THE PRESIDENT of the College Board, which sponsors the Scholastic Aptitude Test, was moved this year by the continuing fall in national verbal SAT scores to lament that "reading is in danger of becoming a lost art" among American students. The scores are becoming an all too dependably gloomy indicator within the narrow slice of the American educational scene that they reflect -- college-bound seniors who take the optional test as part of college admissions requirements. The SAT measures only certain skills; it reflects changes in school quality only over many years; and, historically, it has also reflected income differences from locality to locality and from school to school, which, of course, also have a great impact on those schools' quality. That unfortunate pattern is borne out in this region, where the more affluent suburbs have higher average scores and the District's public schools tend to trail.
In the 1989-90 results, the District's scores went up for the second straight year. But for the second straight year, that increase came entirely from private schools, while the public school system saw declines despite concerted efforts to teach these skills -- including special after-school sessions for the strongest students. (We note, again, that The Washington Post Co. owns a coaching service, Stanley Kaplan, which prepares students for the SAT.)
Nationally, the math score stayed static at an unimpressive 476 points on the 200-to-800 scale, and the verbal test dropped three points to 424. That combined score of 900 is still well above the District's 850 -- or the D.C. public schools' 707 -- but it is pretty low for a nation that has been talking about school reform, and loudly, since the current crop of test-takers was in sixth grade.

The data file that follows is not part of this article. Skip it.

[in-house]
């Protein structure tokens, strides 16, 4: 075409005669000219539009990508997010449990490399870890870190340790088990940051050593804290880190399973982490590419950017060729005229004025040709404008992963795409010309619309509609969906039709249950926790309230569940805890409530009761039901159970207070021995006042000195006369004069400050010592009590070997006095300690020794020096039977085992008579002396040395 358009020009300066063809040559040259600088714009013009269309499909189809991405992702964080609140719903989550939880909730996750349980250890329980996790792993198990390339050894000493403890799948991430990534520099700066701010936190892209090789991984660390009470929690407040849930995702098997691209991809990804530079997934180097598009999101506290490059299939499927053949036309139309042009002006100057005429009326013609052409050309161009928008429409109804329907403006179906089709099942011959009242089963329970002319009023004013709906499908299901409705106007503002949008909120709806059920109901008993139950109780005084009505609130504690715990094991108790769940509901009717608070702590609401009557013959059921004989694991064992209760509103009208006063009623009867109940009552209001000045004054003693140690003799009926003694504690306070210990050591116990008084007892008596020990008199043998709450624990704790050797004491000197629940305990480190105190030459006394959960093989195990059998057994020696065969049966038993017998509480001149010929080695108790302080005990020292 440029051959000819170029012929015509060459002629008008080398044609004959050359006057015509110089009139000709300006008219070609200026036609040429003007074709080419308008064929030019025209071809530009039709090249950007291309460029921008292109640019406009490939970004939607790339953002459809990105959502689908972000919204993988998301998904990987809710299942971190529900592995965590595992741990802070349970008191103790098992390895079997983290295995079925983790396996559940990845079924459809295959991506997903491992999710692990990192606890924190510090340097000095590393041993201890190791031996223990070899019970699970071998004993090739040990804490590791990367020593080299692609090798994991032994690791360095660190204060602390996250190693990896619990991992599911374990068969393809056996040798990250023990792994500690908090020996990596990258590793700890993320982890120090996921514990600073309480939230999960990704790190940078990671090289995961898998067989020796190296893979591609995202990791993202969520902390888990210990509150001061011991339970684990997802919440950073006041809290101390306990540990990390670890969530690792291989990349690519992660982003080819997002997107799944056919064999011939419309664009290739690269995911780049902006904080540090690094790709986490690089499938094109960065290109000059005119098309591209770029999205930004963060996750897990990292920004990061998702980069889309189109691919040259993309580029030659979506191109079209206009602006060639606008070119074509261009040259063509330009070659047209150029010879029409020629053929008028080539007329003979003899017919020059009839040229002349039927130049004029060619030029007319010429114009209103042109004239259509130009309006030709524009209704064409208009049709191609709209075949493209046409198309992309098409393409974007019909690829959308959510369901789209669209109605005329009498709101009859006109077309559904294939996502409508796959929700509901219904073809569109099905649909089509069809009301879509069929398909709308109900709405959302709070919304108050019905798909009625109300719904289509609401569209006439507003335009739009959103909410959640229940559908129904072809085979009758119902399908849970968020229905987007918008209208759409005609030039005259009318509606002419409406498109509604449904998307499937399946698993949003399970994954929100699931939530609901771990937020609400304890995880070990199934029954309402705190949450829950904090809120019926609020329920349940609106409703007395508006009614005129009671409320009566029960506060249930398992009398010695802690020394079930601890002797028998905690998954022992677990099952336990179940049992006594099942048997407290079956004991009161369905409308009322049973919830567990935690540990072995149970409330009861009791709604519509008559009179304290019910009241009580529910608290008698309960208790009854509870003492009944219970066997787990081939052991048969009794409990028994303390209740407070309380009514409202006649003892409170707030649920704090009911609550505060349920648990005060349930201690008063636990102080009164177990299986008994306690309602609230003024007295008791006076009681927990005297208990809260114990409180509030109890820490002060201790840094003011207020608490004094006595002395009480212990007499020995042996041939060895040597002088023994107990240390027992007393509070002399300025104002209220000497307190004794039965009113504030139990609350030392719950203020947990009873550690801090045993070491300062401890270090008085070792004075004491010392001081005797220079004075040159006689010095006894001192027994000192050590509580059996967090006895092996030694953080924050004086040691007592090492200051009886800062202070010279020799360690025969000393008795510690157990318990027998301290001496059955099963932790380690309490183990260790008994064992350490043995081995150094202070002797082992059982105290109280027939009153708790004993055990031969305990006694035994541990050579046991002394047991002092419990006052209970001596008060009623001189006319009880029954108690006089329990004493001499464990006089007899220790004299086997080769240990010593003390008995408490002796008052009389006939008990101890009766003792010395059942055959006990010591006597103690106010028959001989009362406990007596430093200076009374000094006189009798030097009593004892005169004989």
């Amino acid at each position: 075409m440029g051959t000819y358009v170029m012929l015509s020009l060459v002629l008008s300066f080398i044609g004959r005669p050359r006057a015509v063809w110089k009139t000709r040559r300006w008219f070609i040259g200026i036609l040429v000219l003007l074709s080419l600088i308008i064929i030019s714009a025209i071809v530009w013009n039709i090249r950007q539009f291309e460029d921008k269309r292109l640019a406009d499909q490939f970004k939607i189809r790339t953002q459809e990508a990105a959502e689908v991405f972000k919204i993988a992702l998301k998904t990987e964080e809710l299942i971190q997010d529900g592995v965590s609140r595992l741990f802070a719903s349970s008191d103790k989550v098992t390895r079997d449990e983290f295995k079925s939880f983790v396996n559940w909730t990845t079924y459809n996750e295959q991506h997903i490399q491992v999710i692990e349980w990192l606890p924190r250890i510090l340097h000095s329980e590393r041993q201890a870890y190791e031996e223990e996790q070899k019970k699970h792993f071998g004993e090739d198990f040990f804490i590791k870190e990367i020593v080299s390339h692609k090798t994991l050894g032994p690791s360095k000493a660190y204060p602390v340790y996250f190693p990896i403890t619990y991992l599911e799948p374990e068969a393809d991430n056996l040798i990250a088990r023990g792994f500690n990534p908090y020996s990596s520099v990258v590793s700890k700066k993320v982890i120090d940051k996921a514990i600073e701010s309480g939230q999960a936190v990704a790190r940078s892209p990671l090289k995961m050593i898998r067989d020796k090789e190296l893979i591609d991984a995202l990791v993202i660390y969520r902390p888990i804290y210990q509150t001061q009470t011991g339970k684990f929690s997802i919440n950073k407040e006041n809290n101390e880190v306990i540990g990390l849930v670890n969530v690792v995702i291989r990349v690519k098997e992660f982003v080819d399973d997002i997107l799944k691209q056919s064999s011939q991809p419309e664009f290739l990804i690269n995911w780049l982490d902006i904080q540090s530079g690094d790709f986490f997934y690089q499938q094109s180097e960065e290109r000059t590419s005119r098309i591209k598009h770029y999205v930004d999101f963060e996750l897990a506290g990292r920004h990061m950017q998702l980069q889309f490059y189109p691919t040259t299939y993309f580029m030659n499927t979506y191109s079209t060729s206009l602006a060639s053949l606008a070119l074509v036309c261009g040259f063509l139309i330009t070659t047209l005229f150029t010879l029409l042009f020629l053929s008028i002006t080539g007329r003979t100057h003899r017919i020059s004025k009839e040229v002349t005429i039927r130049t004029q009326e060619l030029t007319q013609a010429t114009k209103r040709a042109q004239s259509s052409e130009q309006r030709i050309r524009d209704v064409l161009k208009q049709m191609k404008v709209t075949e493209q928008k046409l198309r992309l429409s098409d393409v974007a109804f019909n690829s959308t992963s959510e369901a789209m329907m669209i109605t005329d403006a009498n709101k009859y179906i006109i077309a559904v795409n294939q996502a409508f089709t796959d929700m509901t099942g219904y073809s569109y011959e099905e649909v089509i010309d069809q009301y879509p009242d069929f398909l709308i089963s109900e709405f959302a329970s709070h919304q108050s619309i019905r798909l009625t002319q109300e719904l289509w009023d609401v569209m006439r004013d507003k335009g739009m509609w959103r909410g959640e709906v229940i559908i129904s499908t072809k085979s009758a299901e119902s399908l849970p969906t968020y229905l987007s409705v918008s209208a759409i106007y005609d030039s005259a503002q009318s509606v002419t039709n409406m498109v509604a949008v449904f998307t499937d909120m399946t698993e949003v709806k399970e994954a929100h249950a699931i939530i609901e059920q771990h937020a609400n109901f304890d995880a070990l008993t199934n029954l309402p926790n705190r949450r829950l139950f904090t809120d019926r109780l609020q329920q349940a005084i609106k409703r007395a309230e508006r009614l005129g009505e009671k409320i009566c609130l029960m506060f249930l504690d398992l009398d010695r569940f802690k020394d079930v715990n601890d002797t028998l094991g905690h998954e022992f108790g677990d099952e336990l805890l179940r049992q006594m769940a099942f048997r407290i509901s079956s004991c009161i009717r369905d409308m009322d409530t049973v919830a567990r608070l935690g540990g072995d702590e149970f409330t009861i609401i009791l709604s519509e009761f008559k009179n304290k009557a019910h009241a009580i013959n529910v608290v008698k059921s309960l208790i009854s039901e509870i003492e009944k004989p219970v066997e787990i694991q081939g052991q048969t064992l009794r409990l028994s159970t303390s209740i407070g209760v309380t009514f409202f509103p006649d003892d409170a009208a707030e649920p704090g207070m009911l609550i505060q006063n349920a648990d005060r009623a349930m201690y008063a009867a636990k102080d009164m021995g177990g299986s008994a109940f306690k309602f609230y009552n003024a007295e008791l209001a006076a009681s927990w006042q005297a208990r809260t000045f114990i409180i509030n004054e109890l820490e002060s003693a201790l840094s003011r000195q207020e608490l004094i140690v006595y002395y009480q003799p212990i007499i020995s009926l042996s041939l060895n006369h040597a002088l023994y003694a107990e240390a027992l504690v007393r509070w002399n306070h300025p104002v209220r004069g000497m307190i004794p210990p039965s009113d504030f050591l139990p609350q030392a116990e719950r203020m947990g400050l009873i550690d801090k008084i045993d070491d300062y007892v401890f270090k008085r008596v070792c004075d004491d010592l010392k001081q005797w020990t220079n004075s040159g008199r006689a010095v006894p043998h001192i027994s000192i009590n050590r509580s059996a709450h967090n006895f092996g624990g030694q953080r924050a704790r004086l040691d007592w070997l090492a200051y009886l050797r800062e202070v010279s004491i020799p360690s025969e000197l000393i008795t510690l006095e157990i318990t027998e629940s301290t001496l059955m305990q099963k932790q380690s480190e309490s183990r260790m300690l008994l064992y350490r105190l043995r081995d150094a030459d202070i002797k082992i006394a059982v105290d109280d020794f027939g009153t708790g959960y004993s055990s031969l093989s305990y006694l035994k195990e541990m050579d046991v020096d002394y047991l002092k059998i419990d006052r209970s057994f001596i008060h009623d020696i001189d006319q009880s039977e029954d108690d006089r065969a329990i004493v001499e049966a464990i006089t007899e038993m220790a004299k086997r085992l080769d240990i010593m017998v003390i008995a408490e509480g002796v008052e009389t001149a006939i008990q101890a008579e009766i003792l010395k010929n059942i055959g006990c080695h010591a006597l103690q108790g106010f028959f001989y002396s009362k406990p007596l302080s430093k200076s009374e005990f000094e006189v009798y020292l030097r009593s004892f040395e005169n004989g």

You can hear frustration at this continued slump in the statement released with the scores by College Board President Donald Stewart. He pointed to another, more broad-based study -- done under auspices of the National Assessment of Educational Progress -- that asked students how much time they spent on reading every day (more than half said 10 pages or fewer) and how much time they spent every day watching TV or music videos (more than half said at least three hours). "Maybe we ought to give a video SAT," a disgruntled Virginia schools official told a Post reporter.
You can hear the same frustration in the tendency of national spokesmen to abandon the slow, even imperceptible work being done system-by-system and school-by-school and to turn instead to grandiose schemes for overhauling the way education is structured. But broad issues of school governance aren't what show up on tests like the NAEP and the SAT. What shows up there is skills -- ordinary, straightforward, old-fashioned -- and if the more affluent schools are the ones that succeed at teaching those skills, this at least shows it can be done. Everyone has been saying since 1983 that it's going to be a long, slow process. The lack of results is no excuse for not following through now that the going's gotten tough.